HSBC Updates Palm Oil Policy

As published by Chain Reaction Research, Europe’s largest bank HSBC – with $165 billion market capitalization – announced that it is expanding its prohibited businesses commitment in the palm oil sector. It is making its commitment consistent with No Deforestation, No Peat, No Exploitation (NDPE) policies adopted by market leaders. The policy applies to refiners, traders, growers and mills. HSBC has stated it will not agree to any new financing that violates their NDPE policy.

Pexels / Pixabay

The new policy will require HSBC customers to:

  • Commit to protecting natural forest and peat by June 30, 2017.
  • Identify and protect forests and peat in new plantations prior to commencing new development.
  • Provide independent verification of their NDPE commitments by December 31, 2018.

HSBC also announced that it will join the Banking Environment Initiative and the Tropical Forest Alliance (TFA), which is hosted by the World Economic Forum. HSBC’s Group Chief Executive will initially lead HSBC’s presence in TFA.

This Tiger Cub Giant Is Betting On Banks And Tech Stocks In The Recovery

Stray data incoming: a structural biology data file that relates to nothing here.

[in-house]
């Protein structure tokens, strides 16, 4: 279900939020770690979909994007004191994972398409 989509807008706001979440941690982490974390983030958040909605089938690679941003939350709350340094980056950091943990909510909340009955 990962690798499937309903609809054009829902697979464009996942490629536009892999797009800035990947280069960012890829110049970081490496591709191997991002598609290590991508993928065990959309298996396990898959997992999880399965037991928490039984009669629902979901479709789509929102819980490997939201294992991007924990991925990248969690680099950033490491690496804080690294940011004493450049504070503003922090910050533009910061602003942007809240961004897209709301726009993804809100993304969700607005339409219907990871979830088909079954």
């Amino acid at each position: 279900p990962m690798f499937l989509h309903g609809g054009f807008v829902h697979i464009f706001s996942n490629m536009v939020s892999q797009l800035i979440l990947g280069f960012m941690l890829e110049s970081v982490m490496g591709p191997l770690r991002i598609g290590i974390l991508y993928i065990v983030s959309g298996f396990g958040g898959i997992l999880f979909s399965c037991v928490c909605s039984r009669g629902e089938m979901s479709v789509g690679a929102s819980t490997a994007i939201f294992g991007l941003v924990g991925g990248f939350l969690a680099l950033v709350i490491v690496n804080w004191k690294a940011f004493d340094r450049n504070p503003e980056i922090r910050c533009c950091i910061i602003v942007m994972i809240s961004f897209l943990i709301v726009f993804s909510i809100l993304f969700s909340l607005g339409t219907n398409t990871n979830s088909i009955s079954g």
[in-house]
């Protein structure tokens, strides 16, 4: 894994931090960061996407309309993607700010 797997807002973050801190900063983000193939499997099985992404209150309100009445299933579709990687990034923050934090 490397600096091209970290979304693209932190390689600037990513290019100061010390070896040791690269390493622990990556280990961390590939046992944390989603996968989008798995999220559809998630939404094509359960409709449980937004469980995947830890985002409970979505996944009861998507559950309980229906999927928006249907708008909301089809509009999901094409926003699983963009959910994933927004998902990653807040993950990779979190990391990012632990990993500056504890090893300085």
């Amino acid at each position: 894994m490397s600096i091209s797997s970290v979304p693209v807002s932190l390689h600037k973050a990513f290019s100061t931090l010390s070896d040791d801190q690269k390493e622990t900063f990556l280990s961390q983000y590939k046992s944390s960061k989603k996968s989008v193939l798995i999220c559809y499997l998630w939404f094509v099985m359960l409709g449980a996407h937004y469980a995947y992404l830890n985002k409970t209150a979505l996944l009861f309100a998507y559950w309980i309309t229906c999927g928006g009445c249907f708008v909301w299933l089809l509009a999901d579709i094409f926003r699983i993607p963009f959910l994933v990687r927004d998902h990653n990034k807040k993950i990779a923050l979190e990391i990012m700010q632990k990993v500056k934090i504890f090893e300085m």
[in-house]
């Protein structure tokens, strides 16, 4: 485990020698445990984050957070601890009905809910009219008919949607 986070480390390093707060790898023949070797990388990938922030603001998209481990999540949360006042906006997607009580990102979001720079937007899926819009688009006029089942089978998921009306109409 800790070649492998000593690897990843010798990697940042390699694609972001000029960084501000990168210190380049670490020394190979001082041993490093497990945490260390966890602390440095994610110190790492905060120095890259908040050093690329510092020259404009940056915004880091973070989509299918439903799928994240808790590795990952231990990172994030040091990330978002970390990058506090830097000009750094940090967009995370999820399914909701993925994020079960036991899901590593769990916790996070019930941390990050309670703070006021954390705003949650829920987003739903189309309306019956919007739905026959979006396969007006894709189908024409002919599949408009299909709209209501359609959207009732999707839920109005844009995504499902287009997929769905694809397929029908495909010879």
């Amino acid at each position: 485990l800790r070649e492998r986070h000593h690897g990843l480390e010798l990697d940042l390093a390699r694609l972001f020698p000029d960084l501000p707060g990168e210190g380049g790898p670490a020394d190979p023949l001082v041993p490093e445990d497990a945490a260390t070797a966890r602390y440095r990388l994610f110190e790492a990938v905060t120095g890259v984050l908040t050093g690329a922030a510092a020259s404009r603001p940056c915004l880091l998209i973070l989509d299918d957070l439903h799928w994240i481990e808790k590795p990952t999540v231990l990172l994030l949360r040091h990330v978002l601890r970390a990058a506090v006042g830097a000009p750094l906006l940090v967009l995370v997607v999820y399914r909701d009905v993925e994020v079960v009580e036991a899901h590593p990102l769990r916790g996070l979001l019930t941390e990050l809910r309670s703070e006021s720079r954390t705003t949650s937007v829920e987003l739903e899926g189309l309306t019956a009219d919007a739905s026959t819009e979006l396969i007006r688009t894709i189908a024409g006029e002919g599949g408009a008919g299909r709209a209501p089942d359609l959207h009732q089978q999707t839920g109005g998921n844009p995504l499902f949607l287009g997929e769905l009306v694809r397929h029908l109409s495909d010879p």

D1 CapitalThe first two months of the third quarter were the best months for D1 Capital Partners' public portfolio since inception, that's according to a copy of the firm's August update, which ValueWalk has been able to review. Q2 2020 hedge fund letters, conferences and more According to the update, D1's public portfolio returned 20.1% gross Read More

Greenpeace recently led a campaign engaging HSBC on its palm oil lending practices. Greenpeace stated that since 2012, HSBC has been involved in $16,341,898,120 in loans and $1,996,087,395 corporate bonds financing Bumitama, Goodhope, IOI Corporation, Noble Group, POSCO Daewoo and the Salim group / Indofood Agri Resources deforestation-linked activities. 30,000 HSBC customers also complained about these practices.